Winning The War On Fashion
In case you missed it, the War On Waste took out the gong for Most Outstanding Documentary at this year’s Logies. For the full low-down on what presenter Craig Reucassel wore to the awards (CLUE: it ties in nicely with the doco series) here’s Clare Press with the details.
Landfill fashion is rarely out of the press these days. (Yay, the cultural tide is finally turning). In this context, sourcing that wear-once outfit from an op shop feels super modern, don’t you think? Especially if you’re War on Waste’s Craig with a Logies date. For Sunday night’s awards, stylist Alex van Os from Op Shop To Runway, steered Reucassel smartly into a head-to-toe thrifted look sourced entirely from Red Cross shops.
“Craig was so enthusiastic. He loved the idea, and when I showed him all the options he couldn’t believe the amazing quality of clothing and brands you can find,” says Van Os. She dressed Reucassel last year for National Op Shop Week, and knew the Logies was a golden opportunity to get her message out. Van Os is thrift obsessed, and believes passionately in that old adage: second-hand is not second best.
Australians are the second largest consumers of new textiles after north Americans. We buy on average 27 kilograms per capita each year, and throw far too much of it in landfill— about 500,000 of tonnes leather and textiles yearly, according to the last available stats. Van Os says it’s time we slowed down and reconnected with the idea of clothing durability and longevity.
So what exactly did Reucassel wear? “His tie was Lanvin, his shirt and shoes were by Calibre, the jacket was Zara and the pants M.J. Bale.” She reports that she finds “generally, there is less menswear available. I suspect men pass things on less frequently, and they are perhaps more inclined to wear things until they are worn out.”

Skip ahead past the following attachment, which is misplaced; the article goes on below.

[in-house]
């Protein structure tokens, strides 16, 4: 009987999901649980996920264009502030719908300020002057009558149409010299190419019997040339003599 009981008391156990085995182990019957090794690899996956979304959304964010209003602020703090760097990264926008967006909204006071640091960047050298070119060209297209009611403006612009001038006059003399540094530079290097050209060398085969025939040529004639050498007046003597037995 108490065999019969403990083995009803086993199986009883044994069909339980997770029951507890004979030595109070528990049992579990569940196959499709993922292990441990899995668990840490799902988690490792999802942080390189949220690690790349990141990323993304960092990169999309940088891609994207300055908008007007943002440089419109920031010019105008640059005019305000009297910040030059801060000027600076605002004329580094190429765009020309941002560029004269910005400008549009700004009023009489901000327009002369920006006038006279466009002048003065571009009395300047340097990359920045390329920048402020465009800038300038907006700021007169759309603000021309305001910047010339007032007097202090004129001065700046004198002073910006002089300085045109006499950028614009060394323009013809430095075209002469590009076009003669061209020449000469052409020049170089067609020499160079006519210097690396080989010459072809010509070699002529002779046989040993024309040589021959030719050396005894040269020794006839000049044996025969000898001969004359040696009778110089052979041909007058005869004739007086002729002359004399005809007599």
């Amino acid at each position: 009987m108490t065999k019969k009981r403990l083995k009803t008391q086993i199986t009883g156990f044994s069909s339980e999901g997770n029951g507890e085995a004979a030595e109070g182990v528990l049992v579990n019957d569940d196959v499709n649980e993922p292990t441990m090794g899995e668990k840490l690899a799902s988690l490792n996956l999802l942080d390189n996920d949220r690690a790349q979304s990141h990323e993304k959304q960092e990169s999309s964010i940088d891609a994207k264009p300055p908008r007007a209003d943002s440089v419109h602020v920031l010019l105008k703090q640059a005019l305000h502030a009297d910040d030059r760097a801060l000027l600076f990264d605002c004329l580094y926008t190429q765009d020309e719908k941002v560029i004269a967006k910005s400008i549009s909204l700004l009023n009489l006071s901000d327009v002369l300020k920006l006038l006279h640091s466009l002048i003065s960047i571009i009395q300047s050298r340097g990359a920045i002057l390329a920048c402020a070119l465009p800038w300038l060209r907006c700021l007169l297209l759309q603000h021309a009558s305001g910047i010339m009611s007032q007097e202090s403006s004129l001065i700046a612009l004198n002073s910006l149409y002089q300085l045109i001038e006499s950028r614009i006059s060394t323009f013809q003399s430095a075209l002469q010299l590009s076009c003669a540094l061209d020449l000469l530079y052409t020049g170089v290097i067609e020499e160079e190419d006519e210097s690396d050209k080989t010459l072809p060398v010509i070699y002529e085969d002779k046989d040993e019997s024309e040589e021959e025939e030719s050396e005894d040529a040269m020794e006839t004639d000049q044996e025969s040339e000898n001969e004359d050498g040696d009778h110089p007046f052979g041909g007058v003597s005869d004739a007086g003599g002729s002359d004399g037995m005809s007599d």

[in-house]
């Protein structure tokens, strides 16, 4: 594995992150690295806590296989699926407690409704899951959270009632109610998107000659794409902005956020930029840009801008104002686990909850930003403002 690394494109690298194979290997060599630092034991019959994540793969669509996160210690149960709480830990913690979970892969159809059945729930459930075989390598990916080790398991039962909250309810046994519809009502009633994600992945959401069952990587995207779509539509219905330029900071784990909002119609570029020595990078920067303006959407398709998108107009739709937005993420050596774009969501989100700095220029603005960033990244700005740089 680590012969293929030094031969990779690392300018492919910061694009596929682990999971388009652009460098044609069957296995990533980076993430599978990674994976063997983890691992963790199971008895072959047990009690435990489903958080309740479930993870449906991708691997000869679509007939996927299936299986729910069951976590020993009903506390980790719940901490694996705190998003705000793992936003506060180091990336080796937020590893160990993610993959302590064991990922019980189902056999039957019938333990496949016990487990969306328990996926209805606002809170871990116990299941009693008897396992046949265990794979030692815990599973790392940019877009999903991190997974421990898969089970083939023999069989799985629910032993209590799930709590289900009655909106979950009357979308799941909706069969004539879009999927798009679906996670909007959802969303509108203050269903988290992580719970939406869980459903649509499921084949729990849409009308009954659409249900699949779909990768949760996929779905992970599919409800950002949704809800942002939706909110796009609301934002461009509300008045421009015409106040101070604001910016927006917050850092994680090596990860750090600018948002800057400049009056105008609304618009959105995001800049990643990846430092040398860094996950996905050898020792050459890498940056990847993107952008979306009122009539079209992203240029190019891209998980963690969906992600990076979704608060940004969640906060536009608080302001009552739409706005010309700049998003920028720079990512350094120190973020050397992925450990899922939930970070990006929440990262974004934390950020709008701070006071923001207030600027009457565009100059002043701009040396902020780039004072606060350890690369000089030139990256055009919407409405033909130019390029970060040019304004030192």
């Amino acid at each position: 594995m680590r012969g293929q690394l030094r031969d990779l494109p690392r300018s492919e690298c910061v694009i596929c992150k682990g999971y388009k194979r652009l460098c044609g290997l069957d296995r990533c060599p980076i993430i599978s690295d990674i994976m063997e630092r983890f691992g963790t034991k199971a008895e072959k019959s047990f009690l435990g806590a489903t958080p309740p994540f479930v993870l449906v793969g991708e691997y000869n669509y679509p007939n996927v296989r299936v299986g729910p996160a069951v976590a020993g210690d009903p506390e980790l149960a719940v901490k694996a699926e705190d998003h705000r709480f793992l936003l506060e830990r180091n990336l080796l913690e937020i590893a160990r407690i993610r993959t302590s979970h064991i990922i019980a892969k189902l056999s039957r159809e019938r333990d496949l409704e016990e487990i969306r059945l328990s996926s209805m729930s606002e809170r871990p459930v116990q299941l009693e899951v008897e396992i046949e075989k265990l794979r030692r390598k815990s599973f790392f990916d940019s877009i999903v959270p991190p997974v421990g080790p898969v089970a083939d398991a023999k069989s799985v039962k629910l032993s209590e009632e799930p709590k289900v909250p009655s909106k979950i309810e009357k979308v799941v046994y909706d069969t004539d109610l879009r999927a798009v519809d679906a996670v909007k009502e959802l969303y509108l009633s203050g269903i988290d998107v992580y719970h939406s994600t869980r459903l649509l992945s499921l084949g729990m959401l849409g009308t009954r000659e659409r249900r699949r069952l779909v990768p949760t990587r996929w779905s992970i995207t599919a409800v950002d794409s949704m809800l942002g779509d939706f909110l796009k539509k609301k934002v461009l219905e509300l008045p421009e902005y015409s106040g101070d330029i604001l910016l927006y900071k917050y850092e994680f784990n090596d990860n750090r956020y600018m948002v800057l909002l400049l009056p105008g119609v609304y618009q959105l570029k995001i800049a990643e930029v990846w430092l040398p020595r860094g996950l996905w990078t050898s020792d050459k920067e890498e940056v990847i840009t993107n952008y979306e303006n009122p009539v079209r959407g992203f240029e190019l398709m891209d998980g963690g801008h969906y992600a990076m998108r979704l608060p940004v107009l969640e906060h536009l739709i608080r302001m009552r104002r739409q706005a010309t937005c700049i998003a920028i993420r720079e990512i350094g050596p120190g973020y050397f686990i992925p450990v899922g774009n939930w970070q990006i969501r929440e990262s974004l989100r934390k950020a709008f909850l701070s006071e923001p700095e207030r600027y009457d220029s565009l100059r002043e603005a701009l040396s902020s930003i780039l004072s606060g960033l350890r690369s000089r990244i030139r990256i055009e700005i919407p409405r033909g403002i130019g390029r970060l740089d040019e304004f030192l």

Are men more likely to buy less and better? She’s not sure, but says, “I often find fantastic preloved men’s shirts. I’m wearing one today actually—it’s vintage.” Reucassel’s outfit was aligned with his waste-crusader values, but it was also on trend. Of late, several high-profile women have used event dressing to make sustainability statements about fashion waste. Cate Blanchett wore her own four-year-old Armani Privé couture gown at the Cannes Film Festival in May, saying: “Particularly in today’s climate, it seems willful and ridiculous that such garments are not cherished and re-worn for a lifetime.”
Last year, for her press tour for The Colossal, Anne Hathaway stepped out in a dramatic black ruffled gown that cost $20 from the Rose Bowl Flea Market. “All of her choices for this tour are sustainable and will be either vintage pieces or archival runway looks,” explained stylist Penny Lovell.
The Duchess of Cambridge said nothing about her repeat Alexander McQueen performance at the wedding of recent royal wedding Harry and Meaghan. But trust Livia Firth, founder of the Green Carpet Challenge, to notice this was the fourth outing for the pale yellow coat dress. Firth took to Instagram calling: ‘Brava!’ and the post received 28,518 likes.